The update, of course, is malicious software. It can easily by changed by those behind the attacks to exploit any of a variety of security vulnerabilities. At the moment, it installs a proxy server called tinyproxy.exe and a service called Security Accounts Manager that loads the proxy server at startup. According to Schmugar, the server listens on TCP port 9090 and scans all HTTP traffic to intercept search results for the purpose of ad hijacking and click fraud.

In October, Fortinet security researcher Guillaume Lovet published a report indicating that those behind the Koobface worm had taken to hosting their fake video code on compromised shared Google Reader and Google Picasa pages to exploit users' trust in the Google brand.

About two weeks ago, Facebook won $873 million in damages from a spammer in the largest judgment under the 2003 Can-Spam Act to date.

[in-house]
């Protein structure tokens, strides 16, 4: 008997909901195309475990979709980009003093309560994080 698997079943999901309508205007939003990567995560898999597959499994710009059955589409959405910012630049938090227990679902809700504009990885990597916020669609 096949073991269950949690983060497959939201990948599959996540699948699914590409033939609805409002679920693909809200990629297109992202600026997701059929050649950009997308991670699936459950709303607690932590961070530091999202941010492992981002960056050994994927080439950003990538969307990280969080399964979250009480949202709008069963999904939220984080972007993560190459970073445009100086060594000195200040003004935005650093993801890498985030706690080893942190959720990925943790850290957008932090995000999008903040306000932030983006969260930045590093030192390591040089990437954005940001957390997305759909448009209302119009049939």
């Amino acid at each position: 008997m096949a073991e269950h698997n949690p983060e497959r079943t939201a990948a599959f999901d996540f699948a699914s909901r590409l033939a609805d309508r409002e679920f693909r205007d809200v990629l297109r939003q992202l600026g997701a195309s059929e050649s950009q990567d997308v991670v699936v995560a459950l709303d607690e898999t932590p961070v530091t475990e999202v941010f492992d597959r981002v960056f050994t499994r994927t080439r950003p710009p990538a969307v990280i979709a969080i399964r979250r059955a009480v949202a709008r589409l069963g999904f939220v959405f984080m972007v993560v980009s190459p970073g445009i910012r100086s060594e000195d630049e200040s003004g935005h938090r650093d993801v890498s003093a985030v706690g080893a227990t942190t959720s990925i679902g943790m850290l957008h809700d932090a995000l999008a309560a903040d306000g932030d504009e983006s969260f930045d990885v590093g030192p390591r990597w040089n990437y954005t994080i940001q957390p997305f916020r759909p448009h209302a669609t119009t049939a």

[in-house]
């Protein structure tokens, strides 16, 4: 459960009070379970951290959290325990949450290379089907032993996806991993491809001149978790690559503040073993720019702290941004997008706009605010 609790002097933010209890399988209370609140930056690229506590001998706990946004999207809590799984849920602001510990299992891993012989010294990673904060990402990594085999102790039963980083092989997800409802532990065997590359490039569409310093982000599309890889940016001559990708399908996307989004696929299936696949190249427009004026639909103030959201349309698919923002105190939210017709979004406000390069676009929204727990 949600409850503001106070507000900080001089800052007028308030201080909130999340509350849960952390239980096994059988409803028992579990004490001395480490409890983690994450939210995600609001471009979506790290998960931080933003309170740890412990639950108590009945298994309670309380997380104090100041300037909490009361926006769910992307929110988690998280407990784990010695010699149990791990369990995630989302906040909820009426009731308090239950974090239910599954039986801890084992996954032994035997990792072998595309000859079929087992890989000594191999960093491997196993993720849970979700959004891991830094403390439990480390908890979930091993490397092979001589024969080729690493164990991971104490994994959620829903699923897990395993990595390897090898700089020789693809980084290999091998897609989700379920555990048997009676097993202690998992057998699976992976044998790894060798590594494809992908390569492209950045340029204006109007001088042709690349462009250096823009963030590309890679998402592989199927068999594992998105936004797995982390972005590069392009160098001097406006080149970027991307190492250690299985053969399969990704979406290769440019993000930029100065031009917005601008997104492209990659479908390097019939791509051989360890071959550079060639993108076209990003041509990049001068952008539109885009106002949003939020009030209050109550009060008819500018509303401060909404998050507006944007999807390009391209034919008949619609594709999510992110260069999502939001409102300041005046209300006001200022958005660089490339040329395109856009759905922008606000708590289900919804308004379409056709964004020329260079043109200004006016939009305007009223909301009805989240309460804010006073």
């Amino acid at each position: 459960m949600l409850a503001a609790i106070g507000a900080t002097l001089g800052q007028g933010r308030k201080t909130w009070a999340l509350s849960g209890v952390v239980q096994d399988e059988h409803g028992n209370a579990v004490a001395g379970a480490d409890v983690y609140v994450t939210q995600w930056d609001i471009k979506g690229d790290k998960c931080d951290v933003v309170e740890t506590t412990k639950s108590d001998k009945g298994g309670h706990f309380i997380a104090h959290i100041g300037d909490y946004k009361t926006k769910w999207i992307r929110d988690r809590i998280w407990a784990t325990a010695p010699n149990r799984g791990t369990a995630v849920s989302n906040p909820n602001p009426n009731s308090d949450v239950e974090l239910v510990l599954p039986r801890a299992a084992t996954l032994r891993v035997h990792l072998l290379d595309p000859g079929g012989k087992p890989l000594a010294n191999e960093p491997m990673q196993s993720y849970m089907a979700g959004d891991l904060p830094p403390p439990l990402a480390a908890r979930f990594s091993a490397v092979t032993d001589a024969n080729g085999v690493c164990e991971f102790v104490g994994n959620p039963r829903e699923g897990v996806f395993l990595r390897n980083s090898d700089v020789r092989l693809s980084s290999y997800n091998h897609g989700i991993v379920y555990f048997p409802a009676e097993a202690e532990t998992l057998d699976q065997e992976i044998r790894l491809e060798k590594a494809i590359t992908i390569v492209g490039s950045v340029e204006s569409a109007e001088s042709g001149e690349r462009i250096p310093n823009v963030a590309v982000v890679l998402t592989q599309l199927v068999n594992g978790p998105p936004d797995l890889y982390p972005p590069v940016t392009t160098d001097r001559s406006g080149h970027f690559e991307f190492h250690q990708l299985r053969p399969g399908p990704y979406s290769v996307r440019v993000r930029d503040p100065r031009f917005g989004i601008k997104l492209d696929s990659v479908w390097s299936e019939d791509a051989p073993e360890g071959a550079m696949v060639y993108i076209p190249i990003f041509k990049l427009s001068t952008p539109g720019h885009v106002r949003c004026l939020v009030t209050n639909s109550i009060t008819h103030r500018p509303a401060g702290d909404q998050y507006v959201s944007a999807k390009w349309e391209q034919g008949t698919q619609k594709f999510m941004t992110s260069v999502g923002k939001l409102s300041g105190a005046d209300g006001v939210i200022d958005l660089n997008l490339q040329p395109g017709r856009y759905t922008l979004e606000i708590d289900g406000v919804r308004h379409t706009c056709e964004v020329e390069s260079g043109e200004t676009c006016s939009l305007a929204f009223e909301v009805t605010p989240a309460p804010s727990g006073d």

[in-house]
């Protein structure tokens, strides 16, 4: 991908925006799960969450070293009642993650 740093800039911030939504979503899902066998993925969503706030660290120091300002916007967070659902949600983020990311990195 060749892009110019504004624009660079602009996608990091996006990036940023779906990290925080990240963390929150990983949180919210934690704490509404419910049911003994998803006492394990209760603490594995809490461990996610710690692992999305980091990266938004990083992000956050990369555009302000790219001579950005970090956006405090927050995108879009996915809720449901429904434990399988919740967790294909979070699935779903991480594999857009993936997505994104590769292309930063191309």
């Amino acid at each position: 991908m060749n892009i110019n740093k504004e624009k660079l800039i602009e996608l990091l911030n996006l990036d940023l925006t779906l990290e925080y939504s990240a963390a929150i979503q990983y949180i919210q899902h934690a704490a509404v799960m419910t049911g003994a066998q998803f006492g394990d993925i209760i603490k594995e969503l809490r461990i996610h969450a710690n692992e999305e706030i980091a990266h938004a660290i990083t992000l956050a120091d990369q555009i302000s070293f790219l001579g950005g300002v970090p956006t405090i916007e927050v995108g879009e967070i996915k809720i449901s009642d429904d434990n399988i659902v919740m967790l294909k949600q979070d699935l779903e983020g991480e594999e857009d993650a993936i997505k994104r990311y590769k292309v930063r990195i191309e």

"Everyone who participates constructively in Facebook should feel confident that we are fighting hard to protect you against spam and other online nuisances," said Facebook director of security Max Kelly and deputy general counsel Mark Howitson in a joint statement last month. "We will continue to invest in this area by improving our technical safeguards and devoting significant resources to finding, exposing, and prosecuting the sources of spam attacks." Facebook didn't immediately respond to a query about whether it had collected any of its damage award yet.

Comment  | 
Print  | 
More Insights
Comments
Newest First  |  Oldest First  |  Threaded View
Companies Blindly Believe They've Locked Down Users' Mobile Use
Dawn Kawamoto, Associate Editor, Dark Reading,  11/14/2017
Microsoft Word Vuln Went Unnoticed for 17 Years: Report
Kelly Sheridan, Associate Editor, Dark Reading,  11/14/2017
121 Pieces of Malware Flagged on NSA Employee's Home Computer
Kelly Jackson Higgins, Executive Editor at Dark Reading,  11/16/2017
Register for Dark Reading Newsletters
White Papers
Video
Cartoon
Current Issue
Managing Cyber-Risk